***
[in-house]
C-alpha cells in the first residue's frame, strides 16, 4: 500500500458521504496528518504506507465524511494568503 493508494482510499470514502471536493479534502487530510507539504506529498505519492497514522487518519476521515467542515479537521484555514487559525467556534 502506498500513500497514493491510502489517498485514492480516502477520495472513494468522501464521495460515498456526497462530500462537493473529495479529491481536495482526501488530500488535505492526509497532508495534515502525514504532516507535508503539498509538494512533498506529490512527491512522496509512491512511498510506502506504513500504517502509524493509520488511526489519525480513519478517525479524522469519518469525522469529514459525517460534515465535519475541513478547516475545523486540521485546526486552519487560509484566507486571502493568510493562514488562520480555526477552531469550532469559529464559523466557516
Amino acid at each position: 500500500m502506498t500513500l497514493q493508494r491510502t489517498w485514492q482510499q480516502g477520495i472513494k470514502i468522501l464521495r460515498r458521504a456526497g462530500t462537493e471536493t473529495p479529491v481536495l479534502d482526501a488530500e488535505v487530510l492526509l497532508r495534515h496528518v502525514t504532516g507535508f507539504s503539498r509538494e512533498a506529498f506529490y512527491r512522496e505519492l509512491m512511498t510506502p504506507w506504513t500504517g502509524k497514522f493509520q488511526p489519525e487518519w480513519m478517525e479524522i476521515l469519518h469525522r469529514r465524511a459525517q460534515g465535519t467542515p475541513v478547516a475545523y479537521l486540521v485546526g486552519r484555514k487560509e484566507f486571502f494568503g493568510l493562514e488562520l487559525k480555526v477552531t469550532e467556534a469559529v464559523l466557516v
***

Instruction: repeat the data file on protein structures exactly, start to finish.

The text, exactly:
[in-house]
C-alpha cells in the first residue's frame, strides 16, 4: 500500500458521504496528518504506507465524511494568503 493508494482510499470514502471536493479534502487530510507539504506529498505519492497514522487518519476521515467542515479537521484555514487559525467556534 502506498500513500497514493491510502489517498485514492480516502477520495472513494468522501464521495460515498456526497462530500462537493473529495479529491481536495482526501488530500488535505492526509497532508495534515502525514504532516507535508503539498509538494512533498506529490512527491512522496509512491512511498510506502506504513500504517502509524493509520488511526489519525480513519478517525479524522469519518469525522469529514459525517460534515465535519475541513478547516475545523486540521485546526486552519487560509484566507486571502493568510493562514488562520480555526477552531469550532469559529464559523466557516
Amino acid at each position: 500500500m502506498t500513500l497514493q493508494r491510502t489517498w485514492q482510499q480516502g477520495i472513494k470514502i468522501l464521495r460515498r458521504a456526497g462530500t462537493e471536493t473529495p479529491v481536495l479534502d482526501a488530500e488535505v487530510l492526509l497532508r495534515h496528518v502525514t504532516g507535508f507539504s503539498r509538494e512533498a506529498f506529490y512527491r512522496e505519492l509512491m512511498t510506502p504506507w506504513t500504517g502509524k497514522f493509520q488511526p489519525e487518519w480513519m478517525e479524522i476521515l469519518h469525522r469529514r465524511a459525517q460534515g465535519t467542515p475541513v478547516a475545523y479537521l486540521v485546526g486552519r484555514k487560509e484566507f486571502f494568503g493568510l493562514e488562520l487559525k480555526v477552531t469550532e467556534a469559529v464559523l466557516v